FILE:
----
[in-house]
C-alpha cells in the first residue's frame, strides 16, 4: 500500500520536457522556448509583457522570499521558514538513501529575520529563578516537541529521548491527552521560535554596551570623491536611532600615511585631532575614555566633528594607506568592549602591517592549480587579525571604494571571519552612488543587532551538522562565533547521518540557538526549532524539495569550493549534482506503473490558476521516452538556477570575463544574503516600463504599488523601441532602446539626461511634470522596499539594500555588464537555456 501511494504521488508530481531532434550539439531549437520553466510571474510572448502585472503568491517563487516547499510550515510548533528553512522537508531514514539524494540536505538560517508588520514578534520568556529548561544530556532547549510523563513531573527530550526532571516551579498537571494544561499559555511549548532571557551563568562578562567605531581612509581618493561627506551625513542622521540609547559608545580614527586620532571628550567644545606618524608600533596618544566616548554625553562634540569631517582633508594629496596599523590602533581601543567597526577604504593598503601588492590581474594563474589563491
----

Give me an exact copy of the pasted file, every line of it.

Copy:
[in-house]
C-alpha cells in the first residue's frame, strides 16, 4: 500500500520536457522556448509583457522570499521558514538513501529575520529563578516537541529521548491527552521560535554596551570623491536611532600615511585631532575614555566633528594607506568592549602591517592549480587579525571604494571571519552612488543587532551538522562565533547521518540557538526549532524539495569550493549534482506503473490558476521516452538556477570575463544574503516600463504599488523601441532602446539626461511634470522596499539594500555588464537555456 501511494504521488508530481531532434550539439531549437520553466510571474510572448502585472503568491517563487516547499510550515510548533528553512522537508531514514539524494540536505538560517508588520514578534520568556529548561544530556532547549510523563513531573527530550526532571516551579498537571494544561499559555511549548532571557551563568562578562567605531581612509581618493561627506551625513542622521540609547559608545580614527586620532571628550567644545606618524608600533596618544566616548554625553562634540569631517582633508594629496596599523590602533581601543567597526577604504593598503601588492590581474594563474589563491